Yes, it does happen sometimes. The smell of burning rubber inside or outside of your car may not be the only cause of the actual “burning rubber” when you make heavy braking in a very dry concrete or pavement, but might be the cause of other problems that mimic the scent of scorching tires. There might be a deeper issue happening on the vehicle’s system that needs immediate action.
The moment you detected a burning rubber scent while driving, you might be forced to pull over in a safe part of the road and inspect your tires. If the odor is obviously not coming from the tires, it has the possibility that the smell might be coming from other sources rather than the tires. On this article, we will discuss some of the possible reasons why your car smells like burning rubber and know what to do when you experienced it.
What to do when you smell burning rubber
The minute you smell something fishy inside your car, the best thing to do is stop immediately in a safe and shaded part of the road and make inspection all over your car. The first spot to look at is under the hood of the car. Open the hood of the vehicle and let the engine cools down before you make contact with any part of the engine. And please, do not smoke when you are making the inspection.
At first, have a visual survey of the car as you cool the engine. Be careful not to touch the hot part of the car as this may cause a burn or an injury. To give you some hints on where to look for the possible source of the burning smell, check out the following guidelines.
What are the possible sources of burning rubber smell?
Here are some of the most obvious reasons on why you would smell burnt rubber inside your car:
Short circuit on electrical parts
When there is an occurrence of a short circuit within your car’s electrical system, there is a big possibility that you may smell something burning. The burnt scent will be enhanced more within the small space inside the car especially when the windows are closed and the air conditioning is running. Electrical cables are coated with rubber insulation and when an intense heat melted it, what you have is the smell of burning rubber.
At this instance, don’t drive until the problem is fixed. Bring the car to the nearest service center and let a professional mechanic fix the problem. Ignoring this kind of trouble may lead to a more serious problem.
Burnt motor oil
Leaking motor oil that drops to the hot exhaust may also contribute to a burnt smell especially when you are outside of your car. This is possible when you have a leak while you are driving uphill or on a steep road where you are always on the first or second gear. This will make the exhaust pipe hotter than ever.
The smell can’t be easily detected while you are inside of the car, but once you are outside and near it, the odor is more distinguishable. There may also be fumes coming out at the bottom of your car because of burnt out oil. Better your mechanic check the source of the leak.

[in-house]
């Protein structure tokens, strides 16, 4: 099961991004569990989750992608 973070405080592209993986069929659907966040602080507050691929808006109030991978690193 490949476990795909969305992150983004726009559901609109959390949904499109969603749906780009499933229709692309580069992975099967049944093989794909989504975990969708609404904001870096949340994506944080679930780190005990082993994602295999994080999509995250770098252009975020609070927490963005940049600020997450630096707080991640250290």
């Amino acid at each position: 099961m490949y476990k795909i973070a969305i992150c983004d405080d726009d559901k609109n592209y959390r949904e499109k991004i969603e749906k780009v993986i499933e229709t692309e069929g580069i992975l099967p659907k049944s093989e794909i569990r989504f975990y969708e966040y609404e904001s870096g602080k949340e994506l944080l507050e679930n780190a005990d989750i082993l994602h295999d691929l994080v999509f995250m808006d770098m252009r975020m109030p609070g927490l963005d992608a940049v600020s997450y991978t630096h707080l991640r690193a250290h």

Burnt odor from heater
If you haven’t use your heater for a long time then it suddenly becomes colder outside and you need to have your heater on, especially during a sudden snowy night. Then moments later, a burnt smell comes out of the heater vent, there is a big possibility that dust and other debris may block the duct. Other instances had drivers discovered that a plastic bag had stuck in the engine creating a burning smell.
Sometimes, a part of the heater core may melt (especially the motor) when the vent is blocked by foreign objects which will produce burning scent. When the smell keeps on that goes from bad to worst, while you don’t have any blockage in the engine or the heater’s vent, bring your car to an expert mechanic for the thorough diagnosis of the problem.
Burnt out brakes
When you are often riding the brakes or brakes so intensely every time, you may end up with a burning smell from the brakes. This usually happens when you are driving on a steep slope, braking hard is almost always an option. Friction between the brake pads and the rotor may produce smoke and smell so bad. If this happens frequently, better have your brakes checked.
A burning clutch is the most common source of the burnt smell in a vehicle. However, driving attitude may be sometimes blamed for this occurrence. While the burnt smell is typically like a paper burning, it is actually is. This usually happens when you are changing gear, as you maneuver the clutch and then it always slips, the face of the clutch may burn.
Most clutch’s surfaces are typically a paper like composition that’s why when you change gear and make the clutch slips frequently, it produces a burning paper smell. You can avoid this by not riding the clutch and learn how to use it properly. If the clutch slips uncontrollably every now and then, you may end up replacing the clutch prematurely.
Knowing the source of the burning rubber smell on your car may lead you to more risk-free driving which will not only save your life but also your loved ones. Additionally, you will be spared of a costly repair when you ignore the signs of the times. Such warning signs that your car is needing attention can’t only be seen, but they can also be heard and, at this instance, it can also be smelled.
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